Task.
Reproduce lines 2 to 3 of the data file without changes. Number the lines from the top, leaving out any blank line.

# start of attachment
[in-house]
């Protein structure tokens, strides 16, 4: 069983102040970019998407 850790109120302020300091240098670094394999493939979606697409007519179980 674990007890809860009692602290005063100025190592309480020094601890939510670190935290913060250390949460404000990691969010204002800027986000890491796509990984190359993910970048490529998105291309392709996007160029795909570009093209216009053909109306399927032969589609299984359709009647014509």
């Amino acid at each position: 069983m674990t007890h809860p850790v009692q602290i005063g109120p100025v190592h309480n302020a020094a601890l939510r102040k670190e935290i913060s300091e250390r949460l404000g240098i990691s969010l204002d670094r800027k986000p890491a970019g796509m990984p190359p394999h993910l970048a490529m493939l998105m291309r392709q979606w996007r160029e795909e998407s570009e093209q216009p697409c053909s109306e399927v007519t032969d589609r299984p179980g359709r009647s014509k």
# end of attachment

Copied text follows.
């Protein structure tokens, strides 16, 4: 069983102040970019998407 850790109120302020300091240098670094394999493939979606697409007519179980 674990007890809860009692602290005063100025190592309480020094601890939510670190935290913060250390949460404000990691969010204002800027986000890491796509990984190359993910970048490529998105291309392709996007160029795909570009093209216009053909109306399927032969589609299984359709009647014509």
């Amino acid at each position: 069983m674990t007890h809860p850790v009692q602290i005063g109120p100025v190592h309480n302020a020094a601890l939510r102040k670190e935290i913060s300091e250390r949460l404000g240098i990691s969010l204002d670094r800027k986000p890491a970019g796509m990984p190359p394999h993910l970048a490529m493939l998105m291309r392709q979606w996007r160029e795909e998407s570009e093209q216009p697409c053909s109306e399927v007519t032969d589609r299984p179980g359709r009647s014509k």